Getting your Philips Hue app accepted by iOS reviewers

If you’ve put in the time to build a cool Philips Hue app, and made sure to follow every guideline, only to receive a cryptic rejection message from Apple reviewers, here are a few tips to get your app in the store.

If you don’t follow some version of these steps, your app will almost certainly get rejected at first, because Appstore reviewers don’t have access to Philips Hue hardware. This means they can’t effectively test your app.

They’ll tell you your app “offers no meaningful functionality”, or something along those lines.


  • Make sure the app’s description specifies that a Philips Hue bridge is required to use the app
  • In the “Notes” section of the “App Review Information” section, specify that a Philips Hue system is required for the app to work AND include a link to a video of the app pairing with the hardware (push link process), and then controlling Hue lights. It doesn’t have to be a high quality video. They just need to see your app actually doing something.

Keep in mind that once your app is approved, an update may be rejected for the same reason. Just include a new video and make your case in your response to the rejection.

In-App Purchases

If your app includes in-app purchases, make sure you include a video of the purchase process in the notes, and an explanation of what the purchase unlocks. You may even want to submit your first build without in-app purchases, and add them in a follow up update, so you can handle rejections one at a time (that’s what I did with all my apps).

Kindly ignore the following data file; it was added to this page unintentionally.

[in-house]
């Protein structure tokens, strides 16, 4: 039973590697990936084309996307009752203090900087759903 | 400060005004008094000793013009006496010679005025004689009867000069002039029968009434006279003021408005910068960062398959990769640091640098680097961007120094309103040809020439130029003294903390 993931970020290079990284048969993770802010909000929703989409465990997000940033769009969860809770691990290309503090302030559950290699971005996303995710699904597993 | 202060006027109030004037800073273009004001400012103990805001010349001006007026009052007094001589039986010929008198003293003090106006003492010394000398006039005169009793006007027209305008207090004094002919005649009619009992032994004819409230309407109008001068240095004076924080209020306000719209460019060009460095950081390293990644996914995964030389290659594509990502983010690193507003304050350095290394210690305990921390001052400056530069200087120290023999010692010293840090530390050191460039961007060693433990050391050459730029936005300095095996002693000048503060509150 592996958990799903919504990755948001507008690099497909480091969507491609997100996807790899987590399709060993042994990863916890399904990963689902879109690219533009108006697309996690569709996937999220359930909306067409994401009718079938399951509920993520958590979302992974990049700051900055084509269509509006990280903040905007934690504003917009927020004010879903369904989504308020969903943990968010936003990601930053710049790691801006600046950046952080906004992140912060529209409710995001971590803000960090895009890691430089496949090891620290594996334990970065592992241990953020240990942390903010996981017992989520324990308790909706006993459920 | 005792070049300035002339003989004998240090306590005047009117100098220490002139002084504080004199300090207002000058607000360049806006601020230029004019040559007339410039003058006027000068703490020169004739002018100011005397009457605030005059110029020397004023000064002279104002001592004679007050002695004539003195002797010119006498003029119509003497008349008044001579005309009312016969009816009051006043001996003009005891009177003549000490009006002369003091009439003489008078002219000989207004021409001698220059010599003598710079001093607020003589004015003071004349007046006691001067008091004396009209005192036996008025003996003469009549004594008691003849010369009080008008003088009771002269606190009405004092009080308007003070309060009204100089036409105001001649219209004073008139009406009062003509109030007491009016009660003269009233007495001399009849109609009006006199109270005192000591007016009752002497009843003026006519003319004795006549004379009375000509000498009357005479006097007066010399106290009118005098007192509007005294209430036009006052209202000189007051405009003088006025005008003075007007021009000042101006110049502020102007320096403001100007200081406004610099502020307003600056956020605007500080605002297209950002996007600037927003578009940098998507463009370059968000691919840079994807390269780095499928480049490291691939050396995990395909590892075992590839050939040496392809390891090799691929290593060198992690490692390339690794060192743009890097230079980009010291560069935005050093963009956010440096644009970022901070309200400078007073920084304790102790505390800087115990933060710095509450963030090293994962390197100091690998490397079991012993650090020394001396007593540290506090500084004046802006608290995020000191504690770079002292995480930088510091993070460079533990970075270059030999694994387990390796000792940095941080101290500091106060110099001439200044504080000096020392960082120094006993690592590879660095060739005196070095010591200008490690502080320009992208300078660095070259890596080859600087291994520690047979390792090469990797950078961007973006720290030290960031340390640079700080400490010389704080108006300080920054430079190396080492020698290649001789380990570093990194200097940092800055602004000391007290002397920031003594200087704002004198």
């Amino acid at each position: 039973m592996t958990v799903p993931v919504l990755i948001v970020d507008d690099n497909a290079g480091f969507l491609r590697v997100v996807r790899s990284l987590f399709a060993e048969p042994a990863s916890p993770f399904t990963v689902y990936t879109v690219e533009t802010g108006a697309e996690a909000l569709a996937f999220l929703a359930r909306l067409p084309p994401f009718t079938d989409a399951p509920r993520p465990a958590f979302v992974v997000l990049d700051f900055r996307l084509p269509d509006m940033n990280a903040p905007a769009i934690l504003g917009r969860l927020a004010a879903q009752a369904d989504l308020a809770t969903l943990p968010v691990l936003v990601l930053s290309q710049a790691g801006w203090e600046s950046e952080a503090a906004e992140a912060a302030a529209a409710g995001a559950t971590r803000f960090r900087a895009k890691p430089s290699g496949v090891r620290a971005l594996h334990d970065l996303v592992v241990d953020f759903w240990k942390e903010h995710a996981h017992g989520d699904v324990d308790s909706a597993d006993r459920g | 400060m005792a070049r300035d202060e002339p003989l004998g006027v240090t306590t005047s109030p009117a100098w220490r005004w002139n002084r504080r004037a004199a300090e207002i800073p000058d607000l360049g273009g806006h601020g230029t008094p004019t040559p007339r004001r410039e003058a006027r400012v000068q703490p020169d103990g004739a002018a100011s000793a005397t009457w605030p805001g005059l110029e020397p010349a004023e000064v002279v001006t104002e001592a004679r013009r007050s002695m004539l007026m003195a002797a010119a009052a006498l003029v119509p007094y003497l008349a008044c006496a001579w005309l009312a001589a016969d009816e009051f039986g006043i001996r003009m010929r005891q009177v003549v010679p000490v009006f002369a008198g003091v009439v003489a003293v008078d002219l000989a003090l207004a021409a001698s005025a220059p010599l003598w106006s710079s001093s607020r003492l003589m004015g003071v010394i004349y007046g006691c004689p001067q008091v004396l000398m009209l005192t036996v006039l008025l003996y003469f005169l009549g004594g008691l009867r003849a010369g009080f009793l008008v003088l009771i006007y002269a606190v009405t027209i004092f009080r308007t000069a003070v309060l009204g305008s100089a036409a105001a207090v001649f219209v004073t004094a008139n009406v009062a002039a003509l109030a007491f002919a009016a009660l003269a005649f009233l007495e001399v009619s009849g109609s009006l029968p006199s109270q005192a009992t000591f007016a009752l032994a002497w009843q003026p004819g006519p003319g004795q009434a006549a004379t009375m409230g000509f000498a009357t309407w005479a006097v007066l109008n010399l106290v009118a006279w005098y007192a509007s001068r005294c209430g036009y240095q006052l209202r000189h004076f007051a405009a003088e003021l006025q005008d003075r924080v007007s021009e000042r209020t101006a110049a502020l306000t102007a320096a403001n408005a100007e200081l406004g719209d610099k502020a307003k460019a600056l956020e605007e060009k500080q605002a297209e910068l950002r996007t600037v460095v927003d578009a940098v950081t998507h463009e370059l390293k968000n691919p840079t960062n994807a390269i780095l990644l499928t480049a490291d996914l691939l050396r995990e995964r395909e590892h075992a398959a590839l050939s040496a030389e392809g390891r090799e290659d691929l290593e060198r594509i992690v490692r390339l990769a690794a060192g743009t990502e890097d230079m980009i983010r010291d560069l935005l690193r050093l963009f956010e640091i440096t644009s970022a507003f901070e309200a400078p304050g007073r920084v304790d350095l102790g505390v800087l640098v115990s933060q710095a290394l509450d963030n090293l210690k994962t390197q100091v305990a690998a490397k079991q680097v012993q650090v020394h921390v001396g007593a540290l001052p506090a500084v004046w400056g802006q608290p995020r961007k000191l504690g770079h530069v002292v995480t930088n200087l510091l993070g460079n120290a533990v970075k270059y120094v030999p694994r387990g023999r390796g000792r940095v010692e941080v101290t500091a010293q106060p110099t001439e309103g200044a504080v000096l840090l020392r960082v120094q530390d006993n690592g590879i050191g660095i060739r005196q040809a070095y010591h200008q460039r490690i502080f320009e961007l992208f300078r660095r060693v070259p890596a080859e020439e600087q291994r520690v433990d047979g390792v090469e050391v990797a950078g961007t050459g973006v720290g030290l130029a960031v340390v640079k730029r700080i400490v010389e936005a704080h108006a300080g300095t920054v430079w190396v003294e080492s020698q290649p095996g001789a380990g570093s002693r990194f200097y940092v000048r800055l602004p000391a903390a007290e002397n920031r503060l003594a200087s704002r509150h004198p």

Apple is extremely careful with in-app purchases, as they need to protect their platform from scammers, and since they can’t properly test your app (no Hue hardware), you will get extra attention, and a high chance of rejection. Don’t worry, it’s part of the journey!

Other Apple APIs

If your app includes Siri Shortcuts, include a link to a video in the notes of the shortcut being created, and the shortcut being used.
If you have a widget, and Apple Watch app, or use any other API that Apple is extra protective about, include a video of it functioning as well.

Philips Hue brand name

It’s possible your app name will include “Philips Hue” in its title, and that might be grounds for rejection as well.
As of today (2021/03/24), Signify allows you to use the brand name, IF you follow certain guidelines.